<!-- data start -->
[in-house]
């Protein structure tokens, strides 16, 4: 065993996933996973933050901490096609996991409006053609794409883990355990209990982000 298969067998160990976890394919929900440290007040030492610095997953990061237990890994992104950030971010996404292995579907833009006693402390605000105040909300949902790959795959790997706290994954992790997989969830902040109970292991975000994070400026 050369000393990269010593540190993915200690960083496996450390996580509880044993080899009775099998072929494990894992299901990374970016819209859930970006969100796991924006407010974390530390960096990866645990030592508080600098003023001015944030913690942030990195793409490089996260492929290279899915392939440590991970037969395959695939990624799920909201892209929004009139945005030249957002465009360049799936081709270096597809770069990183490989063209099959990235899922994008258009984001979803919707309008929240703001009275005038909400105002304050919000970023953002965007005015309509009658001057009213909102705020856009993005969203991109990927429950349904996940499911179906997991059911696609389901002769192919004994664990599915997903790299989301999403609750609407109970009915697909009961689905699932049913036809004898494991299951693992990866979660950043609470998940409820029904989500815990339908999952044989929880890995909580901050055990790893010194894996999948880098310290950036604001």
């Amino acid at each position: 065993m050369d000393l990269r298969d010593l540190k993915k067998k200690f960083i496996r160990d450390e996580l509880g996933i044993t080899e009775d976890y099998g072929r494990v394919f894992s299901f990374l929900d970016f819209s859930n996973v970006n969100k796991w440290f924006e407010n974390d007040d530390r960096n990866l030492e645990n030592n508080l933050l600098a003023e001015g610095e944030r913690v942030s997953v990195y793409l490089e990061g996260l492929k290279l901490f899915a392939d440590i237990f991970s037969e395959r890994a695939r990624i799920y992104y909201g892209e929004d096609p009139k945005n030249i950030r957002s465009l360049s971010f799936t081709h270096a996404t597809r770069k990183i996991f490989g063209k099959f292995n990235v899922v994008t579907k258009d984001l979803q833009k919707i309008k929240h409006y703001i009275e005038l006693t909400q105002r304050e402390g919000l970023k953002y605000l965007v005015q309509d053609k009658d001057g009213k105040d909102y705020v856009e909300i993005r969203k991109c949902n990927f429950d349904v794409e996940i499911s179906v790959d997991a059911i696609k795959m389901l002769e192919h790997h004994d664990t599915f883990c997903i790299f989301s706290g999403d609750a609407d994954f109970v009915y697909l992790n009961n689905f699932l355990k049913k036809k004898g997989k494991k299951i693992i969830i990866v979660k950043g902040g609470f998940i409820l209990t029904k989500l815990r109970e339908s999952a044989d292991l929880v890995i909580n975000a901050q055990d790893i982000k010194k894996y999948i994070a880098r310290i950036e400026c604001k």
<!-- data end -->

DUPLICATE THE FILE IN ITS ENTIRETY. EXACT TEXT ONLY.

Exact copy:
[in-house]
């Protein structure tokens, strides 16, 4: 065993996933996973933050901490096609996991409006053609794409883990355990209990982000 298969067998160990976890394919929900440290007040030492610095997953990061237990890994992104950030971010996404292995579907833009006693402390605000105040909300949902790959795959790997706290994954992790997989969830902040109970292991975000994070400026 050369000393990269010593540190993915200690960083496996450390996580509880044993080899009775099998072929494990894992299901990374970016819209859930970006969100796991924006407010974390530390960096990866645990030592508080600098003023001015944030913690942030990195793409490089996260492929290279899915392939440590991970037969395959695939990624799920909201892209929004009139945005030249957002465009360049799936081709270096597809770069990183490989063209099959990235899922994008258009984001979803919707309008929240703001009275005038909400105002304050919000970023953002965007005015309509009658001057009213909102705020856009993005969203991109990927429950349904996940499911179906997991059911696609389901002769192919004994664990599915997903790299989301999403609750609407109970009915697909009961689905699932049913036809004898494991299951693992990866979660950043609470998940409820029904989500815990339908999952044989929880890995909580901050055990790893010194894996999948880098310290950036604001």
């Amino acid at each position: 065993m050369d000393l990269r298969d010593l540190k993915k067998k200690f960083i496996r160990d450390e996580l509880g996933i044993t080899e009775d976890y099998g072929r494990v394919f894992s299901f990374l929900d970016f819209s859930n996973v970006n969100k796991w440290f924006e407010n974390d007040d530390r960096n990866l030492e645990n030592n508080l933050l600098a003023e001015g610095e944030r913690v942030s997953v990195y793409l490089e990061g996260l492929k290279l901490f899915a392939d440590i237990f991970s037969e395959r890994a695939r990624i799920y992104y909201g892209e929004d096609p009139k945005n030249i950030r957002s465009l360049s971010f799936t081709h270096a996404t597809r770069k990183i996991f490989g063209k099959f292995n990235v899922v994008t579907k258009d984001l979803q833009k919707i309008k929240h409006y703001i009275e005038l006693t909400q105002r304050e402390g919000l970023k953002y605000l965007v005015q309509d053609k009658d001057g009213k105040d909102y705020v856009e909300i993005r969203k991109c949902n990927f429950d349904v794409e996940i499911s179906v790959d997991a059911i696609k795959m389901l002769e192919h790997h004994d664990t599915f883990c997903i790299f989301s706290g999403d609750a609407d994954f109970v009915y697909l992790n009961n689905f699932l355990k049913k036809k004898g997989k494991k299951i693992i969830i990866v979660k950043g902040g609470f998940i409820l209990t029904k989500l815990r109970e339908s999952a044989d292991l929880v890995i909580n975000a901050q055990d790893i982000k010194k894996y999948i994070a880098r310290i950036e400026c604001k």